I never thought of myself as a businesswoman. I actually thought of myself as a kid. That's because at the age of twelve I sort-of landed in my own business, and the rest is history. Now I'm seventeen, and my business, Yaldah magazine, has grown tremendously. I've learned quite a bit about running a business throughout these five years, and I've learned that it really can be fun! But if I had to narrow it down to the five most important things I've learned, it would be:
1. Notice a Niche
I never decided to start a business. What I wanted was a magazine for Jewish girls, and when I saw that there was no magazine like that available, I decided to create my own. I figured that if I wanted a magazine like Yaldah, there must be many other girls out there looking for the same thing. And I was right. As soon as the first issue came out, word of mouth spread quickly and I soon had hundreds of subscribers. A business has to fill a need, and who's a better person to identify what you need than yourself?
2. Act on a Dream
It all started with a dream of mine, and it could have ended with the dream as well. The hardest part is to act on your dream, even when everyone else doubts you can do it. As a twelve-year-old with no experience in the publishing business, people had valid reason for thinking that it was impossible for me to succeed. But I kept my dream in mind and my goal in sight and moved forward, learning from my mistakes. Sometimes to everyone else your brilliant idea is just impractical and, well, just a dream. Believe in your idea and you can make it happen.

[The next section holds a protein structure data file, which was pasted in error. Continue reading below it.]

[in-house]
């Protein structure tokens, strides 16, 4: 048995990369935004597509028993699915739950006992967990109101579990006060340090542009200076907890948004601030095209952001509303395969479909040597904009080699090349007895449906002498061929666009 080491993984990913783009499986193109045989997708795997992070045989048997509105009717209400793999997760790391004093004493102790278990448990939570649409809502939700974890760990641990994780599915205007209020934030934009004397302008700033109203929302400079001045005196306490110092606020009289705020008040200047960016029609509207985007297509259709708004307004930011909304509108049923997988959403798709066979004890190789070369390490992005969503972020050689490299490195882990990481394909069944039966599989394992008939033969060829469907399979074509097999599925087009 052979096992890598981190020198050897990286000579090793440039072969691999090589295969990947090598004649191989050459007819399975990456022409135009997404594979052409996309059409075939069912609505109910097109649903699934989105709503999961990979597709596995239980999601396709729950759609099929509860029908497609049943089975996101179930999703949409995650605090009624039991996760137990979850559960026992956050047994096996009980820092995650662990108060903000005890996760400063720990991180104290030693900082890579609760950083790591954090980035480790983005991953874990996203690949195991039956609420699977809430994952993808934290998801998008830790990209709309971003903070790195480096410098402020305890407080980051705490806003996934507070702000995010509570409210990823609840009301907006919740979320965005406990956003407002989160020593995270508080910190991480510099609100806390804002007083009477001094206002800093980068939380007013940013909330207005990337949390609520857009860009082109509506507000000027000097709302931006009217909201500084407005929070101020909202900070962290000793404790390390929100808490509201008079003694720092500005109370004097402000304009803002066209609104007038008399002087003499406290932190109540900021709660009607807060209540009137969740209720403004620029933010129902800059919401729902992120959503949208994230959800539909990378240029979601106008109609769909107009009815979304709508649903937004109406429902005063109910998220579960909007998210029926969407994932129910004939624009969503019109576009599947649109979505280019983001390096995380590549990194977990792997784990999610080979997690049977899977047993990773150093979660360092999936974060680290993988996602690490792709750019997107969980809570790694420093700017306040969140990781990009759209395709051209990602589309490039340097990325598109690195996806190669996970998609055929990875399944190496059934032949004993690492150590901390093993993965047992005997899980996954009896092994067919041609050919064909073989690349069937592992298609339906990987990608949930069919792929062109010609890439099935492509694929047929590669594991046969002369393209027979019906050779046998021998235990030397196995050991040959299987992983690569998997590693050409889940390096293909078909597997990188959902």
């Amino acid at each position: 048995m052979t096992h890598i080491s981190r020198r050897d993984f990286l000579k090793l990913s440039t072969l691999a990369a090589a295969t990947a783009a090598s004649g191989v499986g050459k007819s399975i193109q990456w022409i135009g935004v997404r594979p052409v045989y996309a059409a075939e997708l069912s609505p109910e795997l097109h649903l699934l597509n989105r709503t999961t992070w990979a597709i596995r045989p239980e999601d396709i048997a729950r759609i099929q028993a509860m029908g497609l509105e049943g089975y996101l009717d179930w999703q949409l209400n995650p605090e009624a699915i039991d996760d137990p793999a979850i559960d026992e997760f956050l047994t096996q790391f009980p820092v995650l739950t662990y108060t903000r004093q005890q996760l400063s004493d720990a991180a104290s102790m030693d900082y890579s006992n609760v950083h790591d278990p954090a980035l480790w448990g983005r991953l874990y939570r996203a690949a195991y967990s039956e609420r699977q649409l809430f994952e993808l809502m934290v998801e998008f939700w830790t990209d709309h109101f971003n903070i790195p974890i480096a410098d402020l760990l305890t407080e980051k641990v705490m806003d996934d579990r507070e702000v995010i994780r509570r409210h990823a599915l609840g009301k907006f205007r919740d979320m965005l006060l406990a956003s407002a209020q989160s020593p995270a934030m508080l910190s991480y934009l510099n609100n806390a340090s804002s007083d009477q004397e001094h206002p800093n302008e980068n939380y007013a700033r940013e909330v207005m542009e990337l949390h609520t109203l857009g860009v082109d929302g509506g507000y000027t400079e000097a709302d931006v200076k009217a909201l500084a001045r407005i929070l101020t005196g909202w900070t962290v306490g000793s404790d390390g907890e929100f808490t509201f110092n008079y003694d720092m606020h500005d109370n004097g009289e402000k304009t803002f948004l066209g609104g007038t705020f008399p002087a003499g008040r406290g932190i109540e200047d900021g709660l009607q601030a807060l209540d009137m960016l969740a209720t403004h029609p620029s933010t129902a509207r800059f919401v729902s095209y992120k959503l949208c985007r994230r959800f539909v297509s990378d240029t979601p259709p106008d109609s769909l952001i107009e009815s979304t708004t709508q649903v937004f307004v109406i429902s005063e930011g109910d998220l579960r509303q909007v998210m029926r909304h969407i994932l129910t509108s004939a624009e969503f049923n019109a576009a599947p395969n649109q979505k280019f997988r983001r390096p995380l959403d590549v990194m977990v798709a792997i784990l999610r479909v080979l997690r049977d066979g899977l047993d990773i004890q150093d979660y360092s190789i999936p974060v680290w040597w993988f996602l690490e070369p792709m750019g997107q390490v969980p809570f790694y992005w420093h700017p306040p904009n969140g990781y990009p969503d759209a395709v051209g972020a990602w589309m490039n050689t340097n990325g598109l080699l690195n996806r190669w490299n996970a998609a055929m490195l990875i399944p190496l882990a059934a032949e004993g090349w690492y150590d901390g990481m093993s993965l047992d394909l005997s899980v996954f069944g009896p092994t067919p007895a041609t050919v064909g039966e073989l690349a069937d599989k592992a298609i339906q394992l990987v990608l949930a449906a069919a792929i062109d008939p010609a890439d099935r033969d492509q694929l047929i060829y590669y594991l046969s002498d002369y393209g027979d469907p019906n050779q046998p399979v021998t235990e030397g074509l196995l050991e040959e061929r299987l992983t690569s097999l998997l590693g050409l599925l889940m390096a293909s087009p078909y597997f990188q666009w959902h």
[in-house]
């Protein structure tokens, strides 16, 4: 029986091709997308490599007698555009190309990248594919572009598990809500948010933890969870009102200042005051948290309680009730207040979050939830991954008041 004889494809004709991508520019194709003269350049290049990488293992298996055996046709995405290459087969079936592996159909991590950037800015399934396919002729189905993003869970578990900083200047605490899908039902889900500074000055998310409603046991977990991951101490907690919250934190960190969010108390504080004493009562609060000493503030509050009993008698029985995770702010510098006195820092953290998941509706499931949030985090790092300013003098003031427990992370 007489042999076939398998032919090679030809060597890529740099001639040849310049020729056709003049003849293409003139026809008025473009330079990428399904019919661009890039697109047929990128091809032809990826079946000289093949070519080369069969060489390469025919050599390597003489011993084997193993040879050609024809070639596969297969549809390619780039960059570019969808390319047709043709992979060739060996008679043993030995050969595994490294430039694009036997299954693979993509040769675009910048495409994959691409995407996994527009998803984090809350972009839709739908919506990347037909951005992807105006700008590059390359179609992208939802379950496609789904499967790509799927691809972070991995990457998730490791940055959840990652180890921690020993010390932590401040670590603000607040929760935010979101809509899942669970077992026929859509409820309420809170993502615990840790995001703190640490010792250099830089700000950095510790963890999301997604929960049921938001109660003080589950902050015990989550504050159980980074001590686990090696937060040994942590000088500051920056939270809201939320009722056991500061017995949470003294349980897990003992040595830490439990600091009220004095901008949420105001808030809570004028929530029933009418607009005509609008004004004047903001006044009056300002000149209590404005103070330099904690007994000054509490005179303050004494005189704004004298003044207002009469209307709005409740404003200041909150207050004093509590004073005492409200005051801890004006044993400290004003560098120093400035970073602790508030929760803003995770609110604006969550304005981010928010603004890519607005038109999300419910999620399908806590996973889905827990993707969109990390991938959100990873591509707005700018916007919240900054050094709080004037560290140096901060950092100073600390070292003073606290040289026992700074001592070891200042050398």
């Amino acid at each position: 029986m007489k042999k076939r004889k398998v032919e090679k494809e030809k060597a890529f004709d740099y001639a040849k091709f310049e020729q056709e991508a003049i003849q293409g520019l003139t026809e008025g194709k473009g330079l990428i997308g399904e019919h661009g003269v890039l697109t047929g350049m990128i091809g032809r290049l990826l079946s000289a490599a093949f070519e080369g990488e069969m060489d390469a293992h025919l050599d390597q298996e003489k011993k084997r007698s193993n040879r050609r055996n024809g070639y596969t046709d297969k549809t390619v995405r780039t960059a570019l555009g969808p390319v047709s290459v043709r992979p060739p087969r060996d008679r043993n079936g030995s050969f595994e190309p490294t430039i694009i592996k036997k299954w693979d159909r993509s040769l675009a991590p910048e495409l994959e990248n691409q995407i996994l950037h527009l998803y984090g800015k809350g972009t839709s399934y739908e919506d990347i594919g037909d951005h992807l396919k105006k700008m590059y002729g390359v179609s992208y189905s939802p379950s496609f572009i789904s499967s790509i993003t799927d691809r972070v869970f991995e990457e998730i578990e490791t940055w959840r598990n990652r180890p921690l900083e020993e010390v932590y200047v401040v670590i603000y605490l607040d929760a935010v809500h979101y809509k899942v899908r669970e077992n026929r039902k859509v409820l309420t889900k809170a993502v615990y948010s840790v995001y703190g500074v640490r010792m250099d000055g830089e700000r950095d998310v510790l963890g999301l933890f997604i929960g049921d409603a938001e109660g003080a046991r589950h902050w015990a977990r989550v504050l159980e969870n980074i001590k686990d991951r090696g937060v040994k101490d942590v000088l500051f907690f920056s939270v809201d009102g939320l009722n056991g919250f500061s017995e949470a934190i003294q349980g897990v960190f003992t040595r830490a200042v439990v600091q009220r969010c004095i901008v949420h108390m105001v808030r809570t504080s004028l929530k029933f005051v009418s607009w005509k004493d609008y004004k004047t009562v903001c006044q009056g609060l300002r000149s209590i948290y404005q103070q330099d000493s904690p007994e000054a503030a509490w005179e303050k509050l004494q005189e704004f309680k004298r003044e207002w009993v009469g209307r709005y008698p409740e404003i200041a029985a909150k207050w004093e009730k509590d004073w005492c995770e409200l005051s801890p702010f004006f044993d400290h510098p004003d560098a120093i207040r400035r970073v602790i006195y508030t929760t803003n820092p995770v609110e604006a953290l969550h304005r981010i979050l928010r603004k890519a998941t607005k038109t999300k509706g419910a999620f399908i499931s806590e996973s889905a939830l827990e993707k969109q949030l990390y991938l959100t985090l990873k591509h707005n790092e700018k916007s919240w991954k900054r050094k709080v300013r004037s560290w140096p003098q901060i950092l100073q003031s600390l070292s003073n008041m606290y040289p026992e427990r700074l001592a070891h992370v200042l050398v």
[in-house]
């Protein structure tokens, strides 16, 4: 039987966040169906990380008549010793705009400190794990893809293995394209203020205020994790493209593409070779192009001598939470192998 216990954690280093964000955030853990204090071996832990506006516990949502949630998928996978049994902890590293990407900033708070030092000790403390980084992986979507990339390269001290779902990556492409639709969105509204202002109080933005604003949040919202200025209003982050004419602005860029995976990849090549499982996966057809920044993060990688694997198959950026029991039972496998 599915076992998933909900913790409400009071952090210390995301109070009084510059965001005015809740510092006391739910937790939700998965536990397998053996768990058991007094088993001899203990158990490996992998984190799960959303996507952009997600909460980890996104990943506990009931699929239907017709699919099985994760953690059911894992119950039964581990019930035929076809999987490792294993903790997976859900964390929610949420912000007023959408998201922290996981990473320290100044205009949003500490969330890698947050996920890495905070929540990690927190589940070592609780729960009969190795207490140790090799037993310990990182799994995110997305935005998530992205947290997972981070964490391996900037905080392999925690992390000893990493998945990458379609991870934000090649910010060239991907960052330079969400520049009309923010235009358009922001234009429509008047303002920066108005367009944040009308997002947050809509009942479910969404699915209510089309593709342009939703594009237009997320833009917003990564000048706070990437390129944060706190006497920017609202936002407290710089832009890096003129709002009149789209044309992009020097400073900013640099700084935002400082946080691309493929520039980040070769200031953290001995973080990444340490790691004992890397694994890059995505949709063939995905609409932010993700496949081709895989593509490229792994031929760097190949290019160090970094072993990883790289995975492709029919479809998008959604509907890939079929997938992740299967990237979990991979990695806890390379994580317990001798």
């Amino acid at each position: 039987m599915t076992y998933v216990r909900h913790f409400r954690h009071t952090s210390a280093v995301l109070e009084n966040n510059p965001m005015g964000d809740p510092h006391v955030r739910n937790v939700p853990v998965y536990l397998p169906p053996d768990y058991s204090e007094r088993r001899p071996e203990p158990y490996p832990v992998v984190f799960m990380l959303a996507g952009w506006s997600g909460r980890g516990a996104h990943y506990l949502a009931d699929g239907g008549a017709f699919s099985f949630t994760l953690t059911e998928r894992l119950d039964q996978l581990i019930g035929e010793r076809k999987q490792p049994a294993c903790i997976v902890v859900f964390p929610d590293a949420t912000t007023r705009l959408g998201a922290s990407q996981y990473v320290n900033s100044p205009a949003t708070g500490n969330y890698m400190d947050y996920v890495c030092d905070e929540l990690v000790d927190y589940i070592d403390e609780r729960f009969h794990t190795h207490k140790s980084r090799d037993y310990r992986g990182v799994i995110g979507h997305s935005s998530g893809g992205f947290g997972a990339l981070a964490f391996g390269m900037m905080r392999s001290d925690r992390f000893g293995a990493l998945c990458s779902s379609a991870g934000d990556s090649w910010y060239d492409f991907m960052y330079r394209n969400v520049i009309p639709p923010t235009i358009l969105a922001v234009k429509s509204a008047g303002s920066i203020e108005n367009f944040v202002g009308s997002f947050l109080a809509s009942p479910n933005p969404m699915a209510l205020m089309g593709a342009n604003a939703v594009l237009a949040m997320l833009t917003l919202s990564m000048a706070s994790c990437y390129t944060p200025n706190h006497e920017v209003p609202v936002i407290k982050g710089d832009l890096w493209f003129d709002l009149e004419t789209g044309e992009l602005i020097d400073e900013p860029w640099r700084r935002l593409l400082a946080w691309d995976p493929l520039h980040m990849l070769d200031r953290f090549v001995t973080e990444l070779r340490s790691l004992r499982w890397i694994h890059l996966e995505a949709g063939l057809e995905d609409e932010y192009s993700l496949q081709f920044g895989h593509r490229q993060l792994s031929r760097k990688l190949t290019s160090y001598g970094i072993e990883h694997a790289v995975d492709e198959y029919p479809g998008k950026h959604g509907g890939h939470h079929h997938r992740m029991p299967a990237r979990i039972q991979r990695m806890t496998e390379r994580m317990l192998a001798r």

3. Value Time
As a full time high school student, magazine editor and publisher, and freelance graphic designer, I've learned that every minute counts. In fact, every second counts. I always have to prioritize: What must get done today? What can wait until tomorrow? I keep a detailed to-do list on my computer; I can't trust my memory any more. Each night I take the most urgent items from my to-do list and schedule them into the next day. That way I have a realistic expectation of what I practically have time for the next day, and what will have to wait. I wake with a fully organized schedule ahead of me, knowing that I've already prioritized, and I'll be spending my time on the most important tasks.
Networking happens everywhere, not just at official conferences or business functions. Carry business cards, brochures, or samples with you everywhere. You never know who you'll meet at a dentist appointment, family party, or even in the grocery store. You may also meet someone who knows someone. Many people are eager to share their advice and ideas with you. Carry around a notebook to jot down the advice people share - it just might come in handy in the future!
5. Think Positive
I believe that thinking positive is the key to a successful business, or at least enjoying what you're doing. Realize that there will be challenges and setbacks to overcome, but they are just bumps in the road leading to your final goal. Keep your goal in sight. Whenever there's an option to worry or to hope for the best, definitely hope for the best. Positive thinking will bring positivity to you and your business, enabling you to succeed. When people see you believe in yourself, they'll believe in you too.